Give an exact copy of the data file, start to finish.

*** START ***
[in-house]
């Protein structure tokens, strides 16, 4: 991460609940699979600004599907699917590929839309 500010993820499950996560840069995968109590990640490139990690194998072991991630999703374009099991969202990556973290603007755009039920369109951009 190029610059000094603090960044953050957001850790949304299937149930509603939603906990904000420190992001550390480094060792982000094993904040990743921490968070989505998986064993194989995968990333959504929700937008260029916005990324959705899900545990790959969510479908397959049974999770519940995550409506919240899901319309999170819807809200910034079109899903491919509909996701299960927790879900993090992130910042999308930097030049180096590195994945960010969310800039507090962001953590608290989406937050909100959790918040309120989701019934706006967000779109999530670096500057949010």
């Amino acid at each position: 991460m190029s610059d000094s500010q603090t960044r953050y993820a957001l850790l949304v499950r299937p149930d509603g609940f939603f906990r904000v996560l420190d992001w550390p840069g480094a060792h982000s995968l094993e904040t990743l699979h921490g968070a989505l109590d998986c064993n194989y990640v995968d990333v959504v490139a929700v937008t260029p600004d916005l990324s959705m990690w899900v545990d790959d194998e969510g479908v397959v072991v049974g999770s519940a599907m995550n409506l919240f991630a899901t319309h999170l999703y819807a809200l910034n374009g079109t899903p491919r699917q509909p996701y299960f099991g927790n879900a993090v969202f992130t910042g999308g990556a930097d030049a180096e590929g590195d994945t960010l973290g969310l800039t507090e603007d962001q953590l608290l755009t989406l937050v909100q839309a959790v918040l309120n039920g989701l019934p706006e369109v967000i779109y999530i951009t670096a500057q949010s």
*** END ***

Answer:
[in-house]
């Protein structure tokens, strides 16, 4: 991460609940699979600004599907699917590929839309 500010993820499950996560840069995968109590990640490139990690194998072991991630999703374009099991969202990556973290603007755009039920369109951009 190029610059000094603090960044953050957001850790949304299937149930509603939603906990904000420190992001550390480094060792982000094993904040990743921490968070989505998986064993194989995968990333959504929700937008260029916005990324959705899900545990790959969510479908397959049974999770519940995550409506919240899901319309999170819807809200910034079109899903491919509909996701299960927790879900993090992130910042999308930097030049180096590195994945960010969310800039507090962001953590608290989406937050909100959790918040309120989701019934706006967000779109999530670096500057949010």
């Amino acid at each position: 991460m190029s610059d000094s500010q603090t960044r953050y993820a957001l850790l949304v499950r299937p149930d509603g609940f939603f906990r904000v996560l420190d992001w550390p840069g480094a060792h982000s995968l094993e904040t990743l699979h921490g968070a989505l109590d998986c064993n194989y990640v995968d990333v959504v490139a929700v937008t260029p600004d916005l990324s959705m990690w899900v545990d790959d194998e969510g479908v397959v072991v049974g999770s519940a599907m995550n409506l919240f991630a899901t319309h999170l999703y819807a809200l910034n374009g079109t899903p491919r699917q509909p996701y299960f099991g927790n879900a993090v969202f992130t910042g999308g990556a930097d030049a180096e590929g590195d994945t960010l973290g969310l800039t507090e603007d962001q953590l608290l755009t989406l937050v909100q839309a959790v918040l309120n039920g989701l019934p706006e369109v967000i779109y999530i951009t670096a500057q949010s």